Friday, June 8, 2018

New England Historic Genealogical Society NERFC Fellow Update

Visit  ‘Indifferent to the world’ at the New England Historic Genealogical Society to get an overview of the research done there by NERFC Fellow Peter Walker. Thanks to Scottt Steward for sharing Peter's post about his work at NEHGS.

The Rev. Samuel Fayerweather (1725-1781)
in the NEHGS Fine Art Collection

Friday, June 1, 2018

Visiting Researchers Inspire CHS Displays 

The CHS is pleased to continue its partnership with the New England Regional Fellowship Consortium (NERFC), and to host visiting scholars whose research is supported by grants from NERFC. In December of 2017, two NERFC scholars shared their work during brown-bag lunches with CHS members and staff. 

Shira Lurie, Doctoral Candidate at the University of Virginia, presented her project Politics at the Poles: Liberty Poles and the Popular Struggle for the New Republic. She explained that during the 1790s, an old way of protest in American politics re-emerged. Federalists, who dominated New England, were cast by Republicans as autocratic elitists who ran roughshod over the Republican minority. In protest, the Republicans revived the Revolutionary-era practice of erecting liberty poles in town squares. The poles stood as symbols of opposition to tyranny. Federalists denounced this as an illegitimate form of political expression. In their view, the vote and the legislative process were the only proper way to express dissent. They worried that Republican opposition would undermine federal authority and drag the country back into the chaos of the 1780s. Local Federalists tore down the poles, leading to violence, acerbic press coverage, and legal action.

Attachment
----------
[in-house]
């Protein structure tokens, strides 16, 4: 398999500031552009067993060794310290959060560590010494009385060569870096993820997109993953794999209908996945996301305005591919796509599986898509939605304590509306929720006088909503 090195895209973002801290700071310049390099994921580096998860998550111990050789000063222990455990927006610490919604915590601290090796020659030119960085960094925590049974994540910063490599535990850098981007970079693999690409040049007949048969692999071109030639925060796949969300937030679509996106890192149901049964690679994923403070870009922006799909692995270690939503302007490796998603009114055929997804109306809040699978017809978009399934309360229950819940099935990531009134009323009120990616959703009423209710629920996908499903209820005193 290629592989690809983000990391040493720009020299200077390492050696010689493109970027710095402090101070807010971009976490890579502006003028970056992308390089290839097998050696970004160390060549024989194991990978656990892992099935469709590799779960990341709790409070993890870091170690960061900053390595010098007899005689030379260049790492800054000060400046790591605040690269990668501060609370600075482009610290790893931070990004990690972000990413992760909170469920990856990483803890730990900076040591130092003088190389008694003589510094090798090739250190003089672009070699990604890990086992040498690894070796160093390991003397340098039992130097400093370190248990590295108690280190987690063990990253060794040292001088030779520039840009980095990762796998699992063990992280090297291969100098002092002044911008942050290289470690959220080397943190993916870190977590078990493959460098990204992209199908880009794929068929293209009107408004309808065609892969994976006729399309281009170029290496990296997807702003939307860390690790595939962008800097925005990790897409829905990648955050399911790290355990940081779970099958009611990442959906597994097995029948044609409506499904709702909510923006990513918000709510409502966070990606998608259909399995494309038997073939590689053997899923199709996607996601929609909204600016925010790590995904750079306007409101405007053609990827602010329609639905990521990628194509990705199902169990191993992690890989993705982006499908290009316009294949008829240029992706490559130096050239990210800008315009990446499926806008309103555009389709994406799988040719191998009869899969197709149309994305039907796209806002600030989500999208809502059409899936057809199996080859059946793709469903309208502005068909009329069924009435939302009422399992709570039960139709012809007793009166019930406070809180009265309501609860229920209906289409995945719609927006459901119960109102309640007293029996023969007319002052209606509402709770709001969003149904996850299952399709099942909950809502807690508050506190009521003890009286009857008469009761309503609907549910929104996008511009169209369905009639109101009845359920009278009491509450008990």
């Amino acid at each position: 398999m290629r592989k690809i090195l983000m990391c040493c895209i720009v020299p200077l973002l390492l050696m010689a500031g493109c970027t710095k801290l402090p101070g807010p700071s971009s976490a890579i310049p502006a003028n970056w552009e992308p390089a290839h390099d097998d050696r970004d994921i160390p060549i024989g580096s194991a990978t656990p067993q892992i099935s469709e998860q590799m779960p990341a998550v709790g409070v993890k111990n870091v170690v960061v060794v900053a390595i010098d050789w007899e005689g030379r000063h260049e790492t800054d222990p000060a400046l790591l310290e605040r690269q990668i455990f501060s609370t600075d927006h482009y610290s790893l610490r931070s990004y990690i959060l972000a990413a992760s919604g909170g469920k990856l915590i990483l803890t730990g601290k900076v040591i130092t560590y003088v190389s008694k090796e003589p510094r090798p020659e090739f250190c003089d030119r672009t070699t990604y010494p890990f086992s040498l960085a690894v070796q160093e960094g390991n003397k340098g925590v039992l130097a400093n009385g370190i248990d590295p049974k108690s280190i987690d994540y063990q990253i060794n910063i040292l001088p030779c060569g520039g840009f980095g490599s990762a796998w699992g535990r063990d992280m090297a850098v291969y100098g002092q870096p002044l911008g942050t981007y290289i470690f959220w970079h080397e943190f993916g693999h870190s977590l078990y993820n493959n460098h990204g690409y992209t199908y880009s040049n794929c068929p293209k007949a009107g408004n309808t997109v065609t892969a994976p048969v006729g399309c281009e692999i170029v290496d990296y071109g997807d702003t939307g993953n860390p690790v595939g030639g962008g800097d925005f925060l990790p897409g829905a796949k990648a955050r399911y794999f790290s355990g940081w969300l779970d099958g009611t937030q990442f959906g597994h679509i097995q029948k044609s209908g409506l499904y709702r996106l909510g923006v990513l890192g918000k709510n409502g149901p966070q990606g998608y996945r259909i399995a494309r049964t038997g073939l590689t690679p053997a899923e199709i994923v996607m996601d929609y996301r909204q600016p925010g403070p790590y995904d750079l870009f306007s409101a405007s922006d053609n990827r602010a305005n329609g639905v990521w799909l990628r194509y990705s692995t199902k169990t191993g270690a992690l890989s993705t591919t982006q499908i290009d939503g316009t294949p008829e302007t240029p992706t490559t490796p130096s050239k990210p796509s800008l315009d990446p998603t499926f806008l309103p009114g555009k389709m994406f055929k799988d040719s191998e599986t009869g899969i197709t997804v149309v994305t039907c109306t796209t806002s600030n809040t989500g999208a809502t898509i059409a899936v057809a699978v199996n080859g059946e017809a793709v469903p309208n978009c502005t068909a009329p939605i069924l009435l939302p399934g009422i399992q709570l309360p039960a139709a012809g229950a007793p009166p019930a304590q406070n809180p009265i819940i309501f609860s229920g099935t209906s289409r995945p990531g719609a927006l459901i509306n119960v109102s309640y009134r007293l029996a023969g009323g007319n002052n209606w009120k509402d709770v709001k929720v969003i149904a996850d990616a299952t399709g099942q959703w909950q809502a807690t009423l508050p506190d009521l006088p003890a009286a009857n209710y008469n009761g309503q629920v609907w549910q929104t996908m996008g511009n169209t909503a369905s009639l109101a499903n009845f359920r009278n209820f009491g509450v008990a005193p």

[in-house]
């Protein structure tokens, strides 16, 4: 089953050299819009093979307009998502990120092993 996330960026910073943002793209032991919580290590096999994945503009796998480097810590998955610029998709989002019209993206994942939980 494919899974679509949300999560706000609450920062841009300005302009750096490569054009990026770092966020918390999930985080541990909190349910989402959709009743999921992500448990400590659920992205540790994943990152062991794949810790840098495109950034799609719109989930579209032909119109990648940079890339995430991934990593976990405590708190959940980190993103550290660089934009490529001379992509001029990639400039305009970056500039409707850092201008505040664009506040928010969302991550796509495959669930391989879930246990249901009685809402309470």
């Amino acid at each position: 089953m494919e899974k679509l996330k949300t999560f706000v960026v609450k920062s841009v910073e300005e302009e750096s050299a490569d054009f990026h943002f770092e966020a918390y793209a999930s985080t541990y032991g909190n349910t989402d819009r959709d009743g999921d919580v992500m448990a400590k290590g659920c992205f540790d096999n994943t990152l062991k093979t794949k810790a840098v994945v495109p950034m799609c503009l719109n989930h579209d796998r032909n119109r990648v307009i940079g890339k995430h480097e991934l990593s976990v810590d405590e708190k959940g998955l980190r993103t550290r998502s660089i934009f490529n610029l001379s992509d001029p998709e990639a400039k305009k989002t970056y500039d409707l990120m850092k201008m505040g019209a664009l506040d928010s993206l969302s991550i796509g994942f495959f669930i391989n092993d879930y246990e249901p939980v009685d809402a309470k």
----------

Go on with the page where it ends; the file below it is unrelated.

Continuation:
Kathrinne Duffy (below), doctoral candidate at Brown University, is working on a project entitled Skulls, Selves, and Showmanship: Itinerant Phrenologists in Nineteenth-Century America. Phrenology was a controversial and influential science in the mid-1800s. Proponents believed that the shape of one’s cranium revealed one’s character — a materialist conception of the self that gave rise to novel modes of introspection and observation. To promote their science of the mind, practical phrenologists traveled from town to town, offering lectures and examinations. Ms. Duffy sketched the backgrounds of several prominent phrenologists, and the reaction of audiences, ranging from credulity to skepticism.

Both presentations have inspired future displays at the CHS. Ms. Lurie’s research prompted the CHS Collections staff to plan a display about liberty poles and their depiction in early America; we have examples of them popping up on items as varied as swords and currency. Similarly, the CHS will mount a display of ephemera related to phrenology in the 1800s. Look for these displays at the CHS this year. Both displays will be mounted in our Nawrot History Nook, just outside the Waterman Research Center.

Please visit to learn about upcoming NERFC scholar presentations, or sign up to be notified of future events via email.